• Michael Fitzgerald
            Posted at 15:15h, 13 February

            Really? Bigger than gas and oil? Can you show us the money?

          • Tom Shepstone
            Posted at 18:58h, 13 February

            The industry reports its lobbying but most of foundation money spent in what is effectively lobbying is not reported as such.

  • Michael Fitzgerald
    Posted at 14:45h, 09 February Reply

    Compared to the money the oil and gas industry is putting into positive pr to sell hydrofracking as a clean, non-polluting technology, what’s outlined in this piece is merely peanuts. (Apologies to the peanut industry, of course.)

  • NY4GAS
    Posted at 14:46h, 09 February Reply

    All the “sustainable” garbage can be tracked back to the UN Agenda 21 efforts. Ithaca and many like-mindless communities are members of the agenda 21 program:

    I rarely agree with a democrat, but here’s one (giving a presentation to a tea party group in CA!) that is trying to warn America about the evil behind these sustainable efforts:

    here’s another interesting site:

    these people are certainly no “crusaders for holy causes..” – they are pure evil!

    the ties between their organizations is quite obvious. Included in their campaign to pack us into small apartments, take our personal vehicles away, designate crop/food supply zones, eliminate personal property rights, is the push against natural gas. Shale gas has put a serious monkey wrench in their plans and they must stop it.

    more on the connections:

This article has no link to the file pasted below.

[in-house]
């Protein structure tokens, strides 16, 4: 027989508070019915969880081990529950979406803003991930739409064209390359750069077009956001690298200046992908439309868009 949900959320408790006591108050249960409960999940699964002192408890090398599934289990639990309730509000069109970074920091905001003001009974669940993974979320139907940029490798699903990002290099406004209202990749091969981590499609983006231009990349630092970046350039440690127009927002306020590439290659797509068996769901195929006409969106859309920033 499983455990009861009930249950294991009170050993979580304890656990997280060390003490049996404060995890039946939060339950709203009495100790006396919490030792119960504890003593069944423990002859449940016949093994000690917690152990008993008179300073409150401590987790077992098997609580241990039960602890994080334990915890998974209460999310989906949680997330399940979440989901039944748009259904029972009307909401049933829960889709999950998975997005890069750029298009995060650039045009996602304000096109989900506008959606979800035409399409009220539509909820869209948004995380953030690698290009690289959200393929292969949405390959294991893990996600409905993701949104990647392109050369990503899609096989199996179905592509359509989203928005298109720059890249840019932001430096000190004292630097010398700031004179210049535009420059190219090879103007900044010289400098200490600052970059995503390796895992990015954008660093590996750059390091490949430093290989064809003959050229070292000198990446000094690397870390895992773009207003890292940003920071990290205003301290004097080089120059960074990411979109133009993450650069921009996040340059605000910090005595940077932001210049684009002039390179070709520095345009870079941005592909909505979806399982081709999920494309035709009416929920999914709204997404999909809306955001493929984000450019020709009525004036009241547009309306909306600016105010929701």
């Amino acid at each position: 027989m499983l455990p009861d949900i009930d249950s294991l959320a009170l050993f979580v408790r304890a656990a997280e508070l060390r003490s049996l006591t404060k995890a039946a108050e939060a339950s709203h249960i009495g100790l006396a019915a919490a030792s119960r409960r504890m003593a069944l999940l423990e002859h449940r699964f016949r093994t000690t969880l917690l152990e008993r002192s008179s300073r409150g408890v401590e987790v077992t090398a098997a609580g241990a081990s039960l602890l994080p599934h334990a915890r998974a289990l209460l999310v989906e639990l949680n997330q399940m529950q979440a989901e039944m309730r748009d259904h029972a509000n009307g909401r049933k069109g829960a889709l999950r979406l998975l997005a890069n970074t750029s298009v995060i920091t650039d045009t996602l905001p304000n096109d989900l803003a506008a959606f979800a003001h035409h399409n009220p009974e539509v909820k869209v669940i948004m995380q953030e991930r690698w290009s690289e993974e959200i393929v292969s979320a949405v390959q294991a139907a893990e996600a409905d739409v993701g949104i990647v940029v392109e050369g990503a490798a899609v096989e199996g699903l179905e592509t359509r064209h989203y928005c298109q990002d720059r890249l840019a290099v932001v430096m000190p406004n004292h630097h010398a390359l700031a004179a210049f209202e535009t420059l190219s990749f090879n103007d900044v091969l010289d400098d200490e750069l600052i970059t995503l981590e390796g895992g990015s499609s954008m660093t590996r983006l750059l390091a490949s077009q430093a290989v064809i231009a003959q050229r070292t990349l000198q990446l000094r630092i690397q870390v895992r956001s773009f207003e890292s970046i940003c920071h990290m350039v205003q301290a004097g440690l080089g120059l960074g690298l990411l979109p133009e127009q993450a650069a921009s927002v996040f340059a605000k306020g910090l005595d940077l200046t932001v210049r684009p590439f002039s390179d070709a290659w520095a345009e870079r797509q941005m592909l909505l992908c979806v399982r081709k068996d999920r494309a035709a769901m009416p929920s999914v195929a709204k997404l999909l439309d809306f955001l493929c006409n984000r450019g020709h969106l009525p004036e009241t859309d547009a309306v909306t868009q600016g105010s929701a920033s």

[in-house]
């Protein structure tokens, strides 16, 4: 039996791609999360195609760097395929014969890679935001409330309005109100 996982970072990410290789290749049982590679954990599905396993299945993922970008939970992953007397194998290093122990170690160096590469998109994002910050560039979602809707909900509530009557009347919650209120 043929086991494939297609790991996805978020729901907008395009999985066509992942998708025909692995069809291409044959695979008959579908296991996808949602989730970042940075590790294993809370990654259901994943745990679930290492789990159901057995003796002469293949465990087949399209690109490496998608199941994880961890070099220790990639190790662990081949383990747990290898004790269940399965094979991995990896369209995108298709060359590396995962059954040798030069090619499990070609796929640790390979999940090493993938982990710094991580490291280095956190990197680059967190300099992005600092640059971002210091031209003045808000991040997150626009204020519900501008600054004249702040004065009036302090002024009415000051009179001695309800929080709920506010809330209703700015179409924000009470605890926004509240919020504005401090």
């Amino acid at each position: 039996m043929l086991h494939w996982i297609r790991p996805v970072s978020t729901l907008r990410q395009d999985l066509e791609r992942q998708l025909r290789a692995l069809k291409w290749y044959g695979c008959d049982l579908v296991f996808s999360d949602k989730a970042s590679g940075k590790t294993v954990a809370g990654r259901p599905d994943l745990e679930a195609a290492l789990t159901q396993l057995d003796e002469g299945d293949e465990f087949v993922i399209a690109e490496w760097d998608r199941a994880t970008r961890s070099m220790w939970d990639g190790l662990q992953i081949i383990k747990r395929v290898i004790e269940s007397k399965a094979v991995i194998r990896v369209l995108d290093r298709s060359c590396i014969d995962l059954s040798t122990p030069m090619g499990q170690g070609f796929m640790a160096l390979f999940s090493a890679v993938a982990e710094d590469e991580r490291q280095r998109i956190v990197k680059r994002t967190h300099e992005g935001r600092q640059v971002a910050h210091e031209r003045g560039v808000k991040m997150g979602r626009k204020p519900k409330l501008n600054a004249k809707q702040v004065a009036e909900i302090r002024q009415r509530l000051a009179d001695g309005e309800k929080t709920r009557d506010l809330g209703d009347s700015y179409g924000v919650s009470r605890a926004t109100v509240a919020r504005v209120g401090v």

communitarianism – communism with lipstick

    tompkins sustainability:
    look for the slottje quote.

    Park foundation:

    Park, Occupy,Sustainability,


    matt ryan/binghamton:

    do your own research and figure it out for yourself.

    their fueling issue is man-caused climate change. without man being the cause, they have no cause. big dilemma with nat gas is that it is actually a fuel they should support. Ingraffea and company attempt to villianize NG with bogus studies so they do not appear to contradict themselves.

  • Michael Fitzgerald
    Posted at 19:06h, 09 February Reply

    Who is NY4gas? That was quite a rant… Perhaps he/she should start worrying about the Tri-lateral commission, too.

  • Tom Frost
    Posted at 21:42h, 09 February Reply

    So now you’re bashing good raincoats just because some of us can afford to finally stop using garbage ones for the first time in our life?

    A $150. one that I saw when I stopped at one of those Catskills country stores on the return leg of one of my Kingston, N.Y. bike rides a few years ago sure would have been nice to be able to afford, because I wasn’t being kept dry in any United-Arab-Emirates-fueled CAR (as are Johnny-come-lately bring-a-soldier-home advocates, such as, obviously, yourself, since if that were not the case you’d have some appreciation for the need for quality in fine, made-with-natural-gas raincoats). And with fracing dollars, what’s $269.?

    However, as long as you have enough time on your hands to help opponents with raincoat-selection, please try to see if you could find one that’s not made in China, before I place my order.

  • Bryant La Tourette Sr
    Posted at 02:20h, 10 February Reply

    Excellent report! Keep drilling for facts EID!